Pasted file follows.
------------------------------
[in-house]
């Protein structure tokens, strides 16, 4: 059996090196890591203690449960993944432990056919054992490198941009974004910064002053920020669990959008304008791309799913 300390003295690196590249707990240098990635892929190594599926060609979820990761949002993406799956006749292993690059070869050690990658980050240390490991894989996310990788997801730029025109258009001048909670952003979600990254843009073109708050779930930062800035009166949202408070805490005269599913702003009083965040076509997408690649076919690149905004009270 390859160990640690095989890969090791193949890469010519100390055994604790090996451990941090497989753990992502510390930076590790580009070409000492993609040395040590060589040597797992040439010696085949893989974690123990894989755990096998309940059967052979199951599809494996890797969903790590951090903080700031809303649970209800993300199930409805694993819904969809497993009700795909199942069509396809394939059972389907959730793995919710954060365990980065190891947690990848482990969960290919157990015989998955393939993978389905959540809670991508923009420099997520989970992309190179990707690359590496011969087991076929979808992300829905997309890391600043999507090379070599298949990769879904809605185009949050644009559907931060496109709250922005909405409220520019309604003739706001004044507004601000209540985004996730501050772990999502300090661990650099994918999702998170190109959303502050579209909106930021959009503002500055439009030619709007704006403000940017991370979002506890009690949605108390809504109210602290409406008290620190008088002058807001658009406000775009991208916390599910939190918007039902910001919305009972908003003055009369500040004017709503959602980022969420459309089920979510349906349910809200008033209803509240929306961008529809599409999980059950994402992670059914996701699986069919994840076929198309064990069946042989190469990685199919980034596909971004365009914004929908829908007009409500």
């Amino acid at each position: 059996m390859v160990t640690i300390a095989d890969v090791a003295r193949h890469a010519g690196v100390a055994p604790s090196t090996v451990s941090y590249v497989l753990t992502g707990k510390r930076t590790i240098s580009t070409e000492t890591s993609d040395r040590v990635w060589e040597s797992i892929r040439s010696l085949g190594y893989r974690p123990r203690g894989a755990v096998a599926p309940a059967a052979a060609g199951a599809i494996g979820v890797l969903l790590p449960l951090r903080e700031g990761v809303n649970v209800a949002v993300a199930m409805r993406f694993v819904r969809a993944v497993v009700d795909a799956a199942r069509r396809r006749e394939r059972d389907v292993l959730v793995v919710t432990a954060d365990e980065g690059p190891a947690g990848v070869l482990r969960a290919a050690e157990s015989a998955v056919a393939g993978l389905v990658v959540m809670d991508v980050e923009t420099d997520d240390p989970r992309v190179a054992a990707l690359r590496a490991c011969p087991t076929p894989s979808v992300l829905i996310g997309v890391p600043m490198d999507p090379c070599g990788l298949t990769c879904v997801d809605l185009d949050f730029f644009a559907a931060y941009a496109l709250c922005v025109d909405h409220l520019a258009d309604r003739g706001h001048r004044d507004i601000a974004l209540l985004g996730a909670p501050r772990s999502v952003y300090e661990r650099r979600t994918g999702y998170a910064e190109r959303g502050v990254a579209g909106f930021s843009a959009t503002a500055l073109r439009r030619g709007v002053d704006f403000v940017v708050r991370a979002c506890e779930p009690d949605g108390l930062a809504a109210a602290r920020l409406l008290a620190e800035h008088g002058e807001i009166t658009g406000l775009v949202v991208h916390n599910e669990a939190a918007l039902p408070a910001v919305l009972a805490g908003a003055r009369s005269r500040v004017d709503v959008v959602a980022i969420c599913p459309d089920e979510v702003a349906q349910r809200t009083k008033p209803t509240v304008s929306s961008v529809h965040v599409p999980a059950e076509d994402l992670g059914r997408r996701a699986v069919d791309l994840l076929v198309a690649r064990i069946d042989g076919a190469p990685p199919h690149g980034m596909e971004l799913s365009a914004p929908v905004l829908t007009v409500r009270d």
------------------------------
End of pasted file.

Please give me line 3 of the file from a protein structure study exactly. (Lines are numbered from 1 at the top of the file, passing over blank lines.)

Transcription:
């Amino acid at each position: 059996m390859v160990t640690i300390a095989d890969v090791a003295r193949h890469a010519g690196v100390a055994p604790s090196t090996v451990s941090y590249v497989l753990t992502g707990k510390r930076t590790i240098s580009t070409e000492t890591s993609d040395r040590v990635w060589e040597s797992i892929r040439s010696l085949g190594y893989r974690p123990r203690g894989a755990v096998a599926p309940a059967a052979a060609g199951a599809i494996g979820v890797l969903l790590p449960l951090r903080e700031g990761v809303n649970v209800a949002v993300a199930m409805r993406f694993v819904r969809a993944v497993v009700d795909a799956a199942r069509r396809r006749e394939r059972d389907v292993l959730v793995v919710t432990a954060d365990e980065g690059p190891a947690g990848v070869l482990r969960a290919a050690e157990s015989a998955v056919a393939g993978l389905v990658v959540m809670d991508v980050e923009t420099d997520d240390p989970r992309v190179a054992a990707l690359r590496a490991c011969p087991t076929p894989s979808v992300l829905i996310g997309v890391p600043m490198d999507p090379c070599g990788l298949t990769c879904v997801d809605l185009d949050f730029f644009a559907a931060y941009a496109l709250c922005v025109d909405h409220l520019a258009d309604r003739g706001h001048r004044d507004i601000a974004l209540l985004g996730a909670p501050r772990s999502v952003y300090e661990r650099r979600t994918g999702y998170a910064e190109r959303g502050v990254a579209g909106f930021s843009a959009t503002a500055l073109r439009r030619g709007v002053d704006f403000v940017v708050r991370a979002c506890e779930p009690d949605g108390l930062a809504a109210a602290r920020l409406l008290a620190e800035h008088g002058e807001i009166t658009g406000l775009v949202v991208h916390n599910e669990a939190a918007l039902p408070a910001v919305l009972a805490g908003a003055r009369s005269r500040v004017d709503v959008v959602a980022i969420c599913p459309d089920e979510v702003a349906q349910r809200t009083k008033p209803t509240v304008s929306s961008v529809h965040v599409p999980a059950e076509d994402l992670g059914r997408r996701a699986v069919d791309l994840l076929v198309a690649r064990i069946d042989g076919a190469p990685p199919h690149g980034m596909e971004l799913s365009a914004p929908v905004l829908t007009v409500r009270d």